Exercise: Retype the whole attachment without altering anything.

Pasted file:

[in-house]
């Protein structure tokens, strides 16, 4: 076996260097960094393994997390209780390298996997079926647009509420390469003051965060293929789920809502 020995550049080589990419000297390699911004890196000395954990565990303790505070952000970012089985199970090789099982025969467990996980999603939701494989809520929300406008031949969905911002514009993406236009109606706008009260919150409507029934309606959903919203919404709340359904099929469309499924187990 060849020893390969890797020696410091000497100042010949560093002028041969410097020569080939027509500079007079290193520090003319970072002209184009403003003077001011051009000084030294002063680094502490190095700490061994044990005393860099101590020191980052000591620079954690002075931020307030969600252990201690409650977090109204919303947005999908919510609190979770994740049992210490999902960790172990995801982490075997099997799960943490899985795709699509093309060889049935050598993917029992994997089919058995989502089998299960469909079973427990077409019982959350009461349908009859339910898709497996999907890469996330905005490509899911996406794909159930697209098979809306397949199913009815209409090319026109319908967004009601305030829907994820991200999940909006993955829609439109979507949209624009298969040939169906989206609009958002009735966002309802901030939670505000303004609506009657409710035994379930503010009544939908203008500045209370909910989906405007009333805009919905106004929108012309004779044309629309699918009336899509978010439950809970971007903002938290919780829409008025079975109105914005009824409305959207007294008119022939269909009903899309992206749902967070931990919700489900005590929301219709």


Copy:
[in-house]
């Protein structure tokens, strides 16, 4: 076996260097960094393994997390209780390298996997079926647009509420390469003051965060293929789920809502 020995550049080589990419000297390699911004890196000395954990565990303790505070952000970012089985199970090789099982025969467990996980999603939701494989809520929300406008031949969905911002514009993406236009109606706008009260919150409507029934309606959903919203919404709340359904099929469309499924187990 060849020893390969890797020696410091000497100042010949560093002028041969410097020569080939027509500079007079290193520090003319970072002209184009403003003077001011051009000084030294002063680094502490190095700490061994044990005393860099101590020191980052000591620079954690002075931020307030969600252990201690409650977090109204919303947005999908919510609190979770994740049992210490999902960790172990995801982490075997099997799960943490899985795709699509093309060889049935050598993917029992994997089919058995989502089998299960469909079973427990077409019982959350009461349908009859339910898709497996999907890469996330905005490509899911996406794909159930697209098979809306397949199913009815209409090319026109319908967004009601305030829907994820991200999940909006993955829609439109979507949209624009298969040939169906989206609009958002009735966002309802901030939670505000303004609506009657409710035994379930503010009544939908203008500045209370909910989906405007009333805009919905106004929108012309004779044309629309699918009336899509978010439950809970971007903002938290919780829409008025079975109105914005009824409305959207007294008119022939269909009903899309992206749902967070931990919700489900005590929301219709």